3 min read

Traefik behind Traefik

Traefik behind Traefik

Having a server at home means sharing the personal IP address with the world. This is not always what you want, because certain databases like maxmind.com are pretty accurate in mapping IP addresses to locations.

This issue first came to my mind the moment I discovered the browser extension Flagfox which displays a little flag in the browsers search bar to give a hint on the location of the websites server.

The german flag in the address bar indicates that the server of the nixos project is located in germany

At first, I was using Cloudflare to hide the IP address of my second server, but it turns out that Cloudflare and Deutsche Telekom have a very bad peering which leads to the problem that my services behind Cloudflare were extremely slow. This is kinda funny, because I initially thought, Cloudflare could enhance my page speeds with their caching mechanisms.

Using my Hetzner VPS as a proxy

The IP address of my Hetzner VPS is static, the location is always Nuremberg and I do not have a problem with everyone knowing that. Thus, I decided to use my VPS as a proxy for my second server at home.

Schematics of the two servers and the routing of a request

Traefik is my reverse-proxy of choice for both my servers and thanks to the proxy protocol, it is possible to have two Traefik instances chained behind each other while preserving certain information like the original IP address of the client.

Server 1 represents the proxy server on the Hetzner VPS, while Server 2 is my private server at home.

Here are the things that need to be configured for this setup:


Change the DNS records that originally pointed directly to Server 2 to point at Server 1 instead.

Server 1 (VPS)

Create a dynamic configuration file:

# proxy.yml on server 1
      rule: >
      service: service1
        passthrough: true
        - websecure

          - address: "{{ getHostByName `dyndns.example.com` }}:443"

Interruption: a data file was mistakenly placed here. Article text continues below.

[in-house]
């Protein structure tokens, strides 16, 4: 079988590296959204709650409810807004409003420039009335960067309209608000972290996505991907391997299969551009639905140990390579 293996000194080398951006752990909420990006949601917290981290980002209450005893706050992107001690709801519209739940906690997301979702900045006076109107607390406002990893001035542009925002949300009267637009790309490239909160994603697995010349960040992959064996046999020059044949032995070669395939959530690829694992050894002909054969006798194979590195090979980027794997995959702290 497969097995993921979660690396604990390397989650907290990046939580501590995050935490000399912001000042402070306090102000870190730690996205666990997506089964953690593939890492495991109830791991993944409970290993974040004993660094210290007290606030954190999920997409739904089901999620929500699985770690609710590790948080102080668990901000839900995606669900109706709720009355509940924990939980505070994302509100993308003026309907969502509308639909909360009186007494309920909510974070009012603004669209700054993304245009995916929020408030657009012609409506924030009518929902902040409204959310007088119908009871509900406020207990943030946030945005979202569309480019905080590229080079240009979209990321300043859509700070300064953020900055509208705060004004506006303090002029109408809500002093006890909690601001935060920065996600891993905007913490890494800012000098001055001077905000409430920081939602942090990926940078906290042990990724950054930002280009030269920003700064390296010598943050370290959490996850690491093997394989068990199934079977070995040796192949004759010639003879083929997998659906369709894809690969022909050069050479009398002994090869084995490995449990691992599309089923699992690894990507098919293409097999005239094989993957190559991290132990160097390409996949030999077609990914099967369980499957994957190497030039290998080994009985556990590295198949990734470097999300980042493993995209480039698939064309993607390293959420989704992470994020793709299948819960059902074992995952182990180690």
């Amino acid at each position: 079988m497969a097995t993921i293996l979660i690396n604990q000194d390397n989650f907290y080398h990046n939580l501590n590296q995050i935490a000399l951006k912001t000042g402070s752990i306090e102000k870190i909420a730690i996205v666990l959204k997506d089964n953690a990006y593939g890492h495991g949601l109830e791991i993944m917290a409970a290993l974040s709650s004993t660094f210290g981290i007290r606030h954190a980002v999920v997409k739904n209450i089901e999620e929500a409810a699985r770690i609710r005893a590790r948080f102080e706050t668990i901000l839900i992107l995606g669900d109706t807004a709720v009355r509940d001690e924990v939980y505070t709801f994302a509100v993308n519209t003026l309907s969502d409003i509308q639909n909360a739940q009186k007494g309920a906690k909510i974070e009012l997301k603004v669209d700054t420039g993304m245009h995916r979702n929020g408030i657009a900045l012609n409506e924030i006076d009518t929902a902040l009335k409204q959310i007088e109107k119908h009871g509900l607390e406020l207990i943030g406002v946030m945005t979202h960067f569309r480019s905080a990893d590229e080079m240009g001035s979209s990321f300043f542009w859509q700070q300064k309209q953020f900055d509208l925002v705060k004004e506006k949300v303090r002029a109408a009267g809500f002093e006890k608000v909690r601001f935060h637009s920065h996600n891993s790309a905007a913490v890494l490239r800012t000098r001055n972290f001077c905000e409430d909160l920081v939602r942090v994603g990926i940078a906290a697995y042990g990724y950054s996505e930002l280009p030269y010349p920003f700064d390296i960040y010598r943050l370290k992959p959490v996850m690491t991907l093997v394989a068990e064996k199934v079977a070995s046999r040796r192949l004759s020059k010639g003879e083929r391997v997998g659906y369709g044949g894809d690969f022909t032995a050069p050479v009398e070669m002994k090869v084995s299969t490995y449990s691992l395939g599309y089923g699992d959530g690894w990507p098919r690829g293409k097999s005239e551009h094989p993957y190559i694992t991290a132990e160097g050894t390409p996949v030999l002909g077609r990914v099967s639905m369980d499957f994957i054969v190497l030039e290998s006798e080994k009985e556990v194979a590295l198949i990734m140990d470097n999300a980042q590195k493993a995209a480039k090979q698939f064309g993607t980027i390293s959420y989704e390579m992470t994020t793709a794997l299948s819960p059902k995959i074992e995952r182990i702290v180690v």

version: 2

As all traffic now first passes Server 1, you need to declare those FQDNs that should be forwarded to Server 2 in the HostSNIRegexp. TLS should initially be terminated on Server 2, because we do not want to send unencrypted traffic over the internet. This is why TLS-passthrough should be enabled.

Traefik TCP loadbalancers always need the direct IP address where they should send the traffic to. They do not perform domain name resolution per default. This is a problem, because the IP address of Server 2 is not static and changes from time to time. We could write it down there and it would work initially, but after some time, the IP address changes and the traffic is routed into the void or at another server. Luckily, Traefik supports Go Templating in dynamic configuration files. It turns out that there is even a sprig function called getHostByName, which does exactly what we want and replaces a given FQDN with the corresponding IP address. Using Dynamic DNS, it can be ensured that the current IP address of Server 2 is always known.

But there is still a problem: The sprig function is only evaluated when the file is re-read by Traefik. This is the case when Traefik is restarted or the file is changed. With a simple crontab, we can make Traefik execute the function regularly and update the IP address.

# crontab -e
* * * * * touch /path/to/traefik-config/proxy.yml

Server 2 (Homelab)

Edit the entrypoint in the static configuration file (e.g. `traefik.yml`) and add Server 1 as trusted IP for the proxy protocol.

# traefik.yml on server 2
    address: ":80"
          to: websecure
    address: ":443"
        - "<static IP of server 1>"


In the end, it looks like services, which are hosted in my home on Server 2 (like this blog), live on Server 1 in Nuremberg instead. The Flagfox and Geotool informations are no longer correct 🎉


Using a wireguard tunnel to bring the traffic to the second server might also have been an option, but I wanted to keep it simple and did not want to introduce another service.